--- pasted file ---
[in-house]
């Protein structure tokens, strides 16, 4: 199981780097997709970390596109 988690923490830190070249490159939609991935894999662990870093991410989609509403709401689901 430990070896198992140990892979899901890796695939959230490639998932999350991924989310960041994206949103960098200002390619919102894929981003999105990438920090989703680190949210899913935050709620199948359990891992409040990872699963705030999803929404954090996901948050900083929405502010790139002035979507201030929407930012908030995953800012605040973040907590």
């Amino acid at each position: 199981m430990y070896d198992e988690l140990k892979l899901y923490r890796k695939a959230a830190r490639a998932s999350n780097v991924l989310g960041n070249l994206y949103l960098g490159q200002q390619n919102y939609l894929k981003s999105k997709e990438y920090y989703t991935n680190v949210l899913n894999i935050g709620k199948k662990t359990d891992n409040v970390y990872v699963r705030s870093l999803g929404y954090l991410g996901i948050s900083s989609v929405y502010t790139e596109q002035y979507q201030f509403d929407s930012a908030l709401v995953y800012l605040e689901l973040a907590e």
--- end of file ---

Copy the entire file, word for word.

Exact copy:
[in-house]
């Protein structure tokens, strides 16, 4: 199981780097997709970390596109 988690923490830190070249490159939609991935894999662990870093991410989609509403709401689901 430990070896198992140990892979899901890796695939959230490639998932999350991924989310960041994206949103960098200002390619919102894929981003999105990438920090989703680190949210899913935050709620199948359990891992409040990872699963705030999803929404954090996901948050900083929405502010790139002035979507201030929407930012908030995953800012605040973040907590």
């Amino acid at each position: 199981m430990y070896d198992e988690l140990k892979l899901y923490r890796k695939a959230a830190r490639a998932s999350n780097v991924l989310g960041n070249l994206y949103l960098g490159q200002q390619n919102y939609l894929k981003s999105k997709e990438y920090y989703t991935n680190v949210l899913n894999i935050g709620k199948k662990t359990d891992n409040v970390y990872v699963r705030s870093l999803g929404y954090l991410g996901i948050s900083s989609v929405y502010t790139e596109q002035y979507q201030f509403d929407s930012a908030l709401v995953y800012l605040e689901l973040a907590e």